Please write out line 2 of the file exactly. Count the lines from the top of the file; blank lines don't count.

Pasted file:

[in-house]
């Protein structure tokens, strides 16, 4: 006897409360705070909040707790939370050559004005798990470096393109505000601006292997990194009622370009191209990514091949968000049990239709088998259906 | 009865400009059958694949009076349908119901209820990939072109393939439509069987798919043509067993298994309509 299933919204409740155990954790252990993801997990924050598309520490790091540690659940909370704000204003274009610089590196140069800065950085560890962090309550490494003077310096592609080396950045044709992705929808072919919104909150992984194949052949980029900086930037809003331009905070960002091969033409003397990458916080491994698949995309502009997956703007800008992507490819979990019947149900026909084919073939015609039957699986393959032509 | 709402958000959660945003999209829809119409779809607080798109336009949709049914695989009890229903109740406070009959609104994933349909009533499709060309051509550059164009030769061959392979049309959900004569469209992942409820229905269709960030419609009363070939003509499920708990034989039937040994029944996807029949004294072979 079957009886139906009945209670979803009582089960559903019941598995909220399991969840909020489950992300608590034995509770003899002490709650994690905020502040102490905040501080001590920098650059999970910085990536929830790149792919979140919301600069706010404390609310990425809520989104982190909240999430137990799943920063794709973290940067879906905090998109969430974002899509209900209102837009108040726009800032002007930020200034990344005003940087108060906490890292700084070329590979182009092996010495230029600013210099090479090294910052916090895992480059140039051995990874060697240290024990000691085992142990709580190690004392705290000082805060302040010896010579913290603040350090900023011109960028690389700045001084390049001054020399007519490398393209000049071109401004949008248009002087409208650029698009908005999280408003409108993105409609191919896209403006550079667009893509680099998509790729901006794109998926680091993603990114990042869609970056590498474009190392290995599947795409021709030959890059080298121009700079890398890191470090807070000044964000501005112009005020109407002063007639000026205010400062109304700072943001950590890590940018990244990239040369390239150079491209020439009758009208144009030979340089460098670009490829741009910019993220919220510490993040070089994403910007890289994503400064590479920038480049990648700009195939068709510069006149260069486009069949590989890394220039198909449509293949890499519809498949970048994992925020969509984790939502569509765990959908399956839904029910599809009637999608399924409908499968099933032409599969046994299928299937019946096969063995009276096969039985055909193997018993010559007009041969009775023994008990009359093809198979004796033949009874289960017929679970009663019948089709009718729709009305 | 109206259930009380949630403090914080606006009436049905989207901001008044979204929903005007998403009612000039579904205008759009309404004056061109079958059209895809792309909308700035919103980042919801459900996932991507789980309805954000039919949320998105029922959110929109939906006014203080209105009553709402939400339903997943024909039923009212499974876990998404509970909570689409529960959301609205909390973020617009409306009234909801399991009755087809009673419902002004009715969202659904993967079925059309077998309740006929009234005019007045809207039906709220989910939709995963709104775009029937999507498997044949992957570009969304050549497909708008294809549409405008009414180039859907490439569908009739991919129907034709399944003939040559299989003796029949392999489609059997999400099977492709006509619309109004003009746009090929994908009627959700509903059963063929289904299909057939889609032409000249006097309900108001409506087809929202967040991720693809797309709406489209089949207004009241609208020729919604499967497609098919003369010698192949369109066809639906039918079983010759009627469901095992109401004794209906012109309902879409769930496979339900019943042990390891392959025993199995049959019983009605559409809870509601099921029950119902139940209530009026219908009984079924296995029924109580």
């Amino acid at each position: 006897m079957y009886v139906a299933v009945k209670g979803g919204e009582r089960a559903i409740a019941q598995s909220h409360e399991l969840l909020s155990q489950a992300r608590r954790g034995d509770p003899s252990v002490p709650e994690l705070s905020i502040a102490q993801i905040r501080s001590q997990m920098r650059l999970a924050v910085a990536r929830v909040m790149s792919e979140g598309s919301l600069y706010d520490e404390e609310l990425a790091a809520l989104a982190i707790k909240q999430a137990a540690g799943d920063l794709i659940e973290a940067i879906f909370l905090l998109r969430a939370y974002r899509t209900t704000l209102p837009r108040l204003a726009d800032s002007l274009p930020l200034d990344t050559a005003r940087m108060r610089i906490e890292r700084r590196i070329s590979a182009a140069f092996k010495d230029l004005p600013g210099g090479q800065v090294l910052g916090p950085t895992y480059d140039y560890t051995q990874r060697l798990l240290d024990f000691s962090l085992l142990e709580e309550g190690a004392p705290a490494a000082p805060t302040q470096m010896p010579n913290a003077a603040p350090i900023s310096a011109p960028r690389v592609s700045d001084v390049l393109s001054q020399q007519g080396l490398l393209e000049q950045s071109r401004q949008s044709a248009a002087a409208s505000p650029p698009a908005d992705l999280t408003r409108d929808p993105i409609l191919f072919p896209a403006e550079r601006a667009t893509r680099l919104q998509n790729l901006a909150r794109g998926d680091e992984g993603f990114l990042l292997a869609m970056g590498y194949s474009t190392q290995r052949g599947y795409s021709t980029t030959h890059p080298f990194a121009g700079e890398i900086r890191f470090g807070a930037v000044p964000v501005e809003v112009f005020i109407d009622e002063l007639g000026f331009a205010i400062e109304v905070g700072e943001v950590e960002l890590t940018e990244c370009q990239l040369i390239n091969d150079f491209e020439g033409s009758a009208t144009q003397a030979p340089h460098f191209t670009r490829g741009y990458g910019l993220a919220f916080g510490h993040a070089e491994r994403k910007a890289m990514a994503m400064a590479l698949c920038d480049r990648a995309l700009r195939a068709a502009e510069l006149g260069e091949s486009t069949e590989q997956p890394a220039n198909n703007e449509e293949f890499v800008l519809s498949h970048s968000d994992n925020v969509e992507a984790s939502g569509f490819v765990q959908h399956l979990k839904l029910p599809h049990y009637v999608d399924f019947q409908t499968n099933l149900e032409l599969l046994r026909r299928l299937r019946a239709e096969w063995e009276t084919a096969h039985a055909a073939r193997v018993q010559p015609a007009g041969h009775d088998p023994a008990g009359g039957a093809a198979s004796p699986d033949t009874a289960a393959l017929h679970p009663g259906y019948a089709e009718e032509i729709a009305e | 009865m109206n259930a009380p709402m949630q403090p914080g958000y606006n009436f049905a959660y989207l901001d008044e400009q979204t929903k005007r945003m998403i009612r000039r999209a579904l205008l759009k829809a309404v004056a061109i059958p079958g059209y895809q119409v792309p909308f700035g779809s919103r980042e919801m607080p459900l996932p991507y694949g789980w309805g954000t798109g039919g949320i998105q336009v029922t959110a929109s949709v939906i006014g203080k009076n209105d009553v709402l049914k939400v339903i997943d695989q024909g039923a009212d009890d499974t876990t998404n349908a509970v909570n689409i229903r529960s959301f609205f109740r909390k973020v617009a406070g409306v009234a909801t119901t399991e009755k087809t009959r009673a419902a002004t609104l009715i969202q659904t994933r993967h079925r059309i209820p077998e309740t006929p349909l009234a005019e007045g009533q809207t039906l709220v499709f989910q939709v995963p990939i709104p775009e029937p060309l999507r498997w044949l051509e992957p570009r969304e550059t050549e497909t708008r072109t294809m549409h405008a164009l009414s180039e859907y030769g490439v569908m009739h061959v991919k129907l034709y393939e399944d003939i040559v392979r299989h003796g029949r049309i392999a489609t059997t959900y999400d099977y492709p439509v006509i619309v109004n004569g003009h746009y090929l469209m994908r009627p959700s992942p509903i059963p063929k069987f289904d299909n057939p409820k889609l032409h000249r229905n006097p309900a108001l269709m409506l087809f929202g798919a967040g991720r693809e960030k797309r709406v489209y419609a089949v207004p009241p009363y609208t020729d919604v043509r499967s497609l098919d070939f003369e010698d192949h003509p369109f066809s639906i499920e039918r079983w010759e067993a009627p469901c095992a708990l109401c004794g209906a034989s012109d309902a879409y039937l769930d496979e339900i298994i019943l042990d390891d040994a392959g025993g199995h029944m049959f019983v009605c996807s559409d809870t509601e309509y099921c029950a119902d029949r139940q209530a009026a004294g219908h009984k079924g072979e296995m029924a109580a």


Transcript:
């Protein structure tokens, strides 16, 4: 006897409360705070909040707790939370050559004005798990470096393109505000601006292997990194009622370009191209990514091949968000049990239709088998259906 | 009865400009059958694949009076349908119901209820990939072109393939439509069987798919043509067993298994309509 299933919204409740155990954790252990993801997990924050598309520490790091540690659940909370704000204003274009610089590196140069800065950085560890962090309550490494003077310096592609080396950045044709992705929808072919919104909150992984194949052949980029900086930037809003331009905070960002091969033409003397990458916080491994698949995309502009997956703007800008992507490819979990019947149900026909084919073939015609039957699986393959032509 | 709402958000959660945003999209829809119409779809607080798109336009949709049914695989009890229903109740406070009959609104994933349909009533499709060309051509550059164009030769061959392979049309959900004569469209992942409820229905269709960030419609009363070939003509499920708990034989039937040994029944996807029949004294072979 079957009886139906009945209670979803009582089960559903019941598995909220399991969840909020489950992300608590034995509770003899002490709650994690905020502040102490905040501080001590920098650059999970910085990536929830790149792919979140919301600069706010404390609310990425809520989104982190909240999430137990799943920063794709973290940067879906905090998109969430974002899509209900209102837009108040726009800032002007930020200034990344005003940087108060906490890292700084070329590979182009092996010495230029600013210099090479090294910052916090895992480059140039051995990874060697240290024990000691085992142990709580190690004392705290000082805060302040010896010579913290603040350090900023011109960028690389700045001084390049001054020399007519490398393209000049071109401004949008248009002087409208650029698009908005999280408003409108993105409609191919896209403006550079667009893509680099998509790729901006794109998926680091993603990114990042869609970056590498474009190392290995599947795409021709030959890059080298121009700079890398890191470090807070000044964000501005112009005020109407002063007639000026205010400062109304700072943001950590890590940018990244990239040369390239150079491209020439009758009208144009030979340089460098670009490829741009910019993220919220510490993040070089994403910007890289994503400064590479920038480049990648700009195939068709510069006149260069486009069949590989890394220039198909449509293949890499519809498949970048994992925020969509984790939502569509765990959908399956839904029910599809009637999608399924409908499968099933032409599969046994299928299937019946096969063995009276096969039985055909193997018993010559007009041969009775023994008990009359093809198979004796033949009874289960017929679970009663019948089709009718729709009305 | 109206259930009380949630403090914080606006009436049905989207901001008044979204929903005007998403009612000039579904205008759009309404004056061109079958059209895809792309909308700035919103980042919801459900996932991507789980309805954000039919949320998105029922959110929109939906006014203080209105009553709402939400339903997943024909039923009212499974876990998404509970909570689409529960959301609205909390973020617009409306009234909801399991009755087809009673419902002004009715969202659904993967079925059309077998309740006929009234005019007045809207039906709220989910939709995963709104775009029937999507498997044949992957570009969304050549497909708008294809549409405008009414180039859907490439569908009739991919129907034709399944003939040559299989003796029949392999489609059997999400099977492709006509619309109004003009746009090929994908009627959700509903059963063929289904299909057939889609032409000249006097309900108001409506087809929202967040991720693809797309709406489209089949207004009241609208020729919604499967497609098919003369010698192949369109066809639906039918079983010759009627469901095992109401004794209906012109309902879409769930496979339900019943042990390891392959025993199995049959019983009605559409809870509601099921029950119902139940209530009026219908009984079924296995029924109580």